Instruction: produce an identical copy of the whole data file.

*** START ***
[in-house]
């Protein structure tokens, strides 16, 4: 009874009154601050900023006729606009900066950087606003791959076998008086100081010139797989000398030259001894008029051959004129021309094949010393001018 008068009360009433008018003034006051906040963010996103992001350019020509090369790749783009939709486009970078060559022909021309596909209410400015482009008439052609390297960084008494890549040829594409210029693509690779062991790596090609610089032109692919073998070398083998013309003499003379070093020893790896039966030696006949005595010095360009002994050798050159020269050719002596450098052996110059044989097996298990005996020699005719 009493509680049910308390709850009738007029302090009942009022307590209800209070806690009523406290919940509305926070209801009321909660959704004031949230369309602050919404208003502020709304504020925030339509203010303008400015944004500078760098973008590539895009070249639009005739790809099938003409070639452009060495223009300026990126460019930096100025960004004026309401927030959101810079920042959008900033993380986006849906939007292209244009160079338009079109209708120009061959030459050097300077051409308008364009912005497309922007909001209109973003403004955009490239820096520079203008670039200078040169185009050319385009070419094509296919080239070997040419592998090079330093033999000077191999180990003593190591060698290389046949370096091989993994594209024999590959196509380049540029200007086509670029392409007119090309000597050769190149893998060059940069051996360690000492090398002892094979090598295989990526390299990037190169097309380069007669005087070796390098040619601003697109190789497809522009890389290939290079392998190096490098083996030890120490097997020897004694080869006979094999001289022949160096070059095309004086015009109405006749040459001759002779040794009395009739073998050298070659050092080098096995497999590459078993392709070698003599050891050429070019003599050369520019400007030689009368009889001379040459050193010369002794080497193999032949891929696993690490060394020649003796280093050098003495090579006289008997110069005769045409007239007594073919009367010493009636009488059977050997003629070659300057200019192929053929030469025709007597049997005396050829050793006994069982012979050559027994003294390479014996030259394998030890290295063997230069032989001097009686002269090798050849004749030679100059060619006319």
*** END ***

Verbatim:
[in-house]
């Protein structure tokens, strides 16, 4: 009874009154601050900023006729606009900066950087606003791959076998008086100081010139797989000398030259001894008029051959004129021309094949010393001018 008068009360009433008018003034006051906040963010996103992001350019020509090369790749783009939709486009970078060559022909021309596909209410400015482009008439052609390297960084008494890549040829594409210029693509690779062991790596090609610089032109692919073998070398083998013309003499003379070093020893790896039966030696006949005595010095360009002994050798050159020269050719002596450098052996110059044989097996298990005996020699005719 009493509680049910308390709850009738007029302090009942009022307590209800209070806690009523406290919940509305926070209801009321909660959704004031949230369309602050919404208003502020709304504020925030339509203010303008400015944004500078760098973008590539895009070249639009005739790809099938003409070639452009060495223009300026990126460019930096100025960004004026309401927030959101810079920042959008900033993380986006849906939007292209244009160079338009079109209708120009061959030459050097300077051409308008364009912005497309922007909001209109973003403004955009490239820096520079203008670039200078040169185009050319385009070419094509296919080239070997040419592998090079330093033999000077191999180990003593190591060698290389046949370096091989993994594209024999590959196509380049540029200007086509670029392409007119090309000597050769190149893998060059940069051996360690000492090398002892094979090598295989990526390299990037190169097309380069007669005087070796390098040619601003697109190789497809522009890389290939290079392998190096490098083996030890120490097997020897004694080869006979094999001289022949160096070059095309004086015009109405006749040459001759002779040794009395009739073998050298070659050092080098096995497999590459078993392709070698003599050891050429070019003599050369520019400007030689009368009889001379040459050193010369002794080497193999032949891929696993690490060394020649003796280093050098003495090579006289008997110069005769045409007239007594073919009367010493009636009488059977050997003629070659300057200019192929053929030469025709007597049997005396050829050793006994069982012979050559027994003294390479014996030259394998030890290295063997230069032989001097009686002269090798050849004749030679100059060619006319």